SO Wire Applications


Below is a list of the permitted and prohibited applications of flexible (portable) cables and an explanation of the applications of SO wire.

Need to know how to select conductor sizes? See our selection guide for more information on flexible cable and a general overview of how to select conductors.

For information on what the letter designations mean, please see SO wire letter designations.

Flexible Cable Applications

The 2011 National Electric Code (NEC) specifies the following uses and prohibitions for flexible cable in article 400.7 and 400.8.

Permitted Uses for Flexible Cable(400.7)

• Pendants (i.e. suspension cable)
• Wiring for light fixtures • Connection of portable lights, portable and mobile signs, or appliances
• Elevators
• Cranes and hoists
• Connections of utilization equipment to facilitate frequent interchange*
• To reduce or prevent transmission of vibrations between parts (e.g. in automotives)
• Appliances that are readily removable to allow for maintenance or repair
• Connection of moving parts

*The wording may be confusing for #6, so we've included some definitions from the U.S. OSHA (Occupational Health and Safety Administration) to clarify the terms.

Equipment - A general term for any device, appliance, fixture (e.g. indicator lights), etc.

Utilization equipment - Any equipment that uses electric energy (e.g. for lighting, heating, transmission of signals, etc.)

Putting it all together, #6 simply means you can use flexible cords and cables for anything that uses electricity (equipment, device, appliance, fixture, etc.) and needs to be moved around.

Prohibited Uses for Flexible Cable(400.8)

Do NOT use flexible wiring:

• As a substitute for fixed wiring in a building or structure (though not all wiring in a structure will be fastened in place)
• For wiring that will run through holes in walls, ceilings, or floors
• for wiring that will run through doorways, windows, and similar openings
• for wiring attached to surfaces of buildings
• ** for wiring that will be concealed behind a building surface (i.e. wall, floor, or ceiling) or located above suspended or dropped ceilings. Please see the section on Defining "Accessible," "Concealed," and "Exposed" below for an explanation.
• if the cable will be installed in raceways unless allowed elsewhere in the NEC
• *** if the cable will be subject to physical damage

** Flexible cables are allowed for use under raised floors with removable panels because such wiring is not considered "concealed."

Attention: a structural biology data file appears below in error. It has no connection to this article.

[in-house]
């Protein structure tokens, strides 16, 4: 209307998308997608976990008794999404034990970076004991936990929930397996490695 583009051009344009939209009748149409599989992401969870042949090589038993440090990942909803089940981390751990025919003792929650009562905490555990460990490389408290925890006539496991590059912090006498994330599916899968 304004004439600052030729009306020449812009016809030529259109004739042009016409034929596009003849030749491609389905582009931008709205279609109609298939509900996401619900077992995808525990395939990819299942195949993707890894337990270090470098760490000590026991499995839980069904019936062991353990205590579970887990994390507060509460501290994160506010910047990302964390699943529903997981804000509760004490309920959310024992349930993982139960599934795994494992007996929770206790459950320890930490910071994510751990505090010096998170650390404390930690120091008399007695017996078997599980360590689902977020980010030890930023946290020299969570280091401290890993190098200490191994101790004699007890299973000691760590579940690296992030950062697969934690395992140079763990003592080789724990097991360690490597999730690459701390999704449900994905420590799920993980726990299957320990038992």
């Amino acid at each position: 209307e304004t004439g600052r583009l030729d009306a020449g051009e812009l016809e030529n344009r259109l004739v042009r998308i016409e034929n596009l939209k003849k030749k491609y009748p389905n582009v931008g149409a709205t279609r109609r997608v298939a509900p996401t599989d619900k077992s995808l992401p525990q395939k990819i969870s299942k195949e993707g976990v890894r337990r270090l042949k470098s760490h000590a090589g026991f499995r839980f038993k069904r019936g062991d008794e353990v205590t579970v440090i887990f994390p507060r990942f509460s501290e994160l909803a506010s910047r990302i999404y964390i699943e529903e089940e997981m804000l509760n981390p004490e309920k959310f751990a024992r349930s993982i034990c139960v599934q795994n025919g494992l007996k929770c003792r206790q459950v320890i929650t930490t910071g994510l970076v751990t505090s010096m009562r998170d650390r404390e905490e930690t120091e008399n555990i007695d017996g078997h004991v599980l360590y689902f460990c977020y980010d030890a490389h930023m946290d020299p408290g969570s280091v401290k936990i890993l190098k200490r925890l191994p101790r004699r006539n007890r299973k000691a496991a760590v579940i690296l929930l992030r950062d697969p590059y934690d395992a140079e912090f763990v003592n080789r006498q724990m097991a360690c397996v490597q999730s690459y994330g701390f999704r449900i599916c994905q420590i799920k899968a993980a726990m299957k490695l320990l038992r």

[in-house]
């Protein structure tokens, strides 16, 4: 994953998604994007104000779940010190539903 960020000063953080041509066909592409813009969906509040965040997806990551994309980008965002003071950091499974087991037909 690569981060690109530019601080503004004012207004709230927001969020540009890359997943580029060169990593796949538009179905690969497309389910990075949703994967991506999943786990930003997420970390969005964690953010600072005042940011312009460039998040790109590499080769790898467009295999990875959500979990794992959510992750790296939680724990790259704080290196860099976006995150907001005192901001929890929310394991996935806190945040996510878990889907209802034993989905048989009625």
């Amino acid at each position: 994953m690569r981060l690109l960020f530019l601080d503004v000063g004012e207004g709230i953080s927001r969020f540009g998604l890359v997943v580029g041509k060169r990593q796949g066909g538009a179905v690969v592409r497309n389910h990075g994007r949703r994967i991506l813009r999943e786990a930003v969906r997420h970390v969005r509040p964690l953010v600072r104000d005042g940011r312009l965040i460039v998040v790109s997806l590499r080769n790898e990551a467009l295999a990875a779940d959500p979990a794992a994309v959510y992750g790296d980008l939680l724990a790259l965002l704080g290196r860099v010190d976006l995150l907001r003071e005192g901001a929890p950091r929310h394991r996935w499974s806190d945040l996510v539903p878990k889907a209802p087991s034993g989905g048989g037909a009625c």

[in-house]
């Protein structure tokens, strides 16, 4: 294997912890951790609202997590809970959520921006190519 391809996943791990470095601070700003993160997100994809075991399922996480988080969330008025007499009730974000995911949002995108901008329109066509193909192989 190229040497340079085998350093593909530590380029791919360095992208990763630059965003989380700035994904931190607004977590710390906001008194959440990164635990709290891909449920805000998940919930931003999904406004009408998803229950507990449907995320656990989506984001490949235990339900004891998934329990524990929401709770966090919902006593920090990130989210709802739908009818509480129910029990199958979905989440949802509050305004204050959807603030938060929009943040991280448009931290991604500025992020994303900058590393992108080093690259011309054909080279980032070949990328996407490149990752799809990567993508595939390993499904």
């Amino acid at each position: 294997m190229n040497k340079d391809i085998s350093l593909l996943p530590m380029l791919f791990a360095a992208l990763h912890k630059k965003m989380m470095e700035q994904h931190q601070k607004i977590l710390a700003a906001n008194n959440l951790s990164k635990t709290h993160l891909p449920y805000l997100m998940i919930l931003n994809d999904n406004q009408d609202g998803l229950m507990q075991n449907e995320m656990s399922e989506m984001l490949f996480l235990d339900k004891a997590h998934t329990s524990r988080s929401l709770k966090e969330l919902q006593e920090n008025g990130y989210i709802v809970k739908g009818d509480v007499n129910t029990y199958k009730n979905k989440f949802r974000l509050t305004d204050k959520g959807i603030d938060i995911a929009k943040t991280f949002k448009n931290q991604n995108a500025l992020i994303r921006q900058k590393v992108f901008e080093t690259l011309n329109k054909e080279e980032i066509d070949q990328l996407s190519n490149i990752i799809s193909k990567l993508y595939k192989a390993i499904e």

***Welding cable is a special type of flexible cable with its own set of codes covered in NEC chapter 6. This kind of cable is designed with physical damage resistance and durability in mind.

Exceptions to 400.8

Flexible cable IS permitted to be attached to surfaces of buildings if all the provisions in article 368.56(B) are met.


1) Cable is attached by an approved method.
2) The length of the cable from the plug-in device to a suitable tension support device does not exceed 1.8 m (6 ft). (Tension supports are like strain relief except supports are installed along the length of a cable and do not necessarily protect terminal joints).
Exception: Only in industrial environments where conditions ensure that only qualified persons service and maintain wiring installations, lengths greater than 1.8 m (6 ft) are allowed between the plug-in and a suitable cable support device as long as supports are provided at intervals no longer than 2.5 m (8 ft).
3) If the cable will be installed vertically between a tension support and the equipment.
4) Strain relief cable grips are installed at both the plug-in device and equipment terminals.

Defining "Accessible," "Concealed," and "Exposed"

To understand prohibition #5 and its exception, it is important to understand the NEC definitions for accessible, concealed, and exposed. The following definitions come from NEC article 100 in application to wiring methods.

Flexible cable is not permitted for use when attached to a building surface, but is allowed as wiring behind removable panels.


1) the wiring can be removed or exposed without damage to the building structure or finish, OR
2) the wiring is not permanently closed in by the building structure or finish (e.g. drywall is a type of building finish).


The wire is made inaccessible due to a building’ structure or finish. Flexible cables are not allowed for use as concealed wiring.


1) the wiring is on or attached to a building surface, OR
2) behind panels specifically designed to allow access (i.e. removable panels)

SO Wire Applications

SO wire has been largely replaced by SOOW cable, which has both an oil resistant outer jacket and conductor insulation and is rated for indoor and outdoor use. The -W suffix in SOOW means the cable is weather, water, and sunlight resistant and can be used in wet locations (see 2011 NEC table 400.4 note 15).

Our SO wire can be used as pendant cable, in damp and wet locations, and as connections for portable equipment. SO wire can also be used on theater stages, in control booths, and garages.

You may not use SO wire for any of the applications listed under the prohibited uses for flexible cable listed above.